I was far from sold.

The track man data showed that I would gain one to three yards with my six iron. That’s not going to make one bit of difference in my scoring. No freakin’ way. In my book, two extra yards with the same dispersion isn’t worth $2500, $1000, or $20 for that matter.

So the good news was, my set current performed well compared to all the new options we tested. According to the Track Man data there was no compelling evidence to suggest I needed anything different. The bad news was, I was left scratching my worried old head regarding his comment about 291 being granny shafts. It was like a parent being told his child is “a little slow.”

At that moment of vulnerability and confusion I turned to friends and family for support.

Word of advice: Don’t ever ask your arch-nemesis for club fitting advice. Any concerns you share about your set of clubs will be amplified 1000 times. On every tee box. At every opportunity. Especially when you’ve made a couple birdies in a row. Imagine his delight when he heard I’ve been playing with Granny shafts all my life. I’ll never live that down.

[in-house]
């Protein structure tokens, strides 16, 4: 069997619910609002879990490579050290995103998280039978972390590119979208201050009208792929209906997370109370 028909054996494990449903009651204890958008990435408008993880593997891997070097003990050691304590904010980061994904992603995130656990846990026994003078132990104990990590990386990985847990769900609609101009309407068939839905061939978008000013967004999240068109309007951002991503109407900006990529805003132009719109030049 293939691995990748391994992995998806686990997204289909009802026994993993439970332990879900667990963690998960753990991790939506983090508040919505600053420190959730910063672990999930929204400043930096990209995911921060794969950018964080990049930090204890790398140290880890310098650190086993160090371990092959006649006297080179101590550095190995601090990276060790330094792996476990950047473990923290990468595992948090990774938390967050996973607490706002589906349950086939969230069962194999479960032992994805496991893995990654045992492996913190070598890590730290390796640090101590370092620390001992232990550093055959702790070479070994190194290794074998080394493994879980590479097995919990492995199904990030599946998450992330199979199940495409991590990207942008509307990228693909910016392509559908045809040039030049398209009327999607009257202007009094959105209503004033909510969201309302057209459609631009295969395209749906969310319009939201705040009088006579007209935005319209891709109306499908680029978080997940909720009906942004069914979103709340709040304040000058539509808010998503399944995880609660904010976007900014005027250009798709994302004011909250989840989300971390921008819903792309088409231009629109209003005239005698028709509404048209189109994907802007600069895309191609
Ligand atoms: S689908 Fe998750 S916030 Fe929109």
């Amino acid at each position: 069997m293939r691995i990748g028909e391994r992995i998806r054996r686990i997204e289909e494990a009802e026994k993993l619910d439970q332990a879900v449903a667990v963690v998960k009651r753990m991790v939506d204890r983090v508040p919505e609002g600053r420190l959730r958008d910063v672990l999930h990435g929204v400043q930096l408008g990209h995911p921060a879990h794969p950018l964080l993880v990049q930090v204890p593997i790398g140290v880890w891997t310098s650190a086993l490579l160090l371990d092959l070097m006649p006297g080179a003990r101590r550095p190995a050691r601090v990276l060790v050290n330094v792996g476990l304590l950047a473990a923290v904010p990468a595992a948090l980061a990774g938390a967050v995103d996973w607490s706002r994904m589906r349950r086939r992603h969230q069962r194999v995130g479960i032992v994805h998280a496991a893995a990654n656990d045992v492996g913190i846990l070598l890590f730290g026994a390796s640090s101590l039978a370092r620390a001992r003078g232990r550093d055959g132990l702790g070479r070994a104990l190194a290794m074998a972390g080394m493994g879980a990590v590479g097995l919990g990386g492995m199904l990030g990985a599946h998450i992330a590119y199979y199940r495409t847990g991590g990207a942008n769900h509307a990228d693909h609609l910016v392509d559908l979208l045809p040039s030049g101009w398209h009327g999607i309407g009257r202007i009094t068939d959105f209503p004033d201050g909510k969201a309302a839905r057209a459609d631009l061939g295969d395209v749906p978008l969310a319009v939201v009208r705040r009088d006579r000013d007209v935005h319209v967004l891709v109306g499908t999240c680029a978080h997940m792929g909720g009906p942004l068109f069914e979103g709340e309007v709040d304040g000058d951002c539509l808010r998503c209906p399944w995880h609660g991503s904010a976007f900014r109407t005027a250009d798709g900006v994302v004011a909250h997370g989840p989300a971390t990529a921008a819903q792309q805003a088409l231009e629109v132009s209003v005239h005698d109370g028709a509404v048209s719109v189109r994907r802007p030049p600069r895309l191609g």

So I was on my own trying to decide whether I should I stick with the advice of my trusted friend Andy and his Track Man numbers, or believe this guy’s interpretation of the frequency machine data?

Now at this stage of the story I’m compelled to explain, as briefly as possible, the numbers that club fitters attach to the frequency machine results. One article on Golf WRX calls it the biggest can of worms there is in club making, so I’m going to barely scratch the surface.

Remember how I said that each company offers a spectrum of flex variation within each label? And the spectrum varies from one company to the next…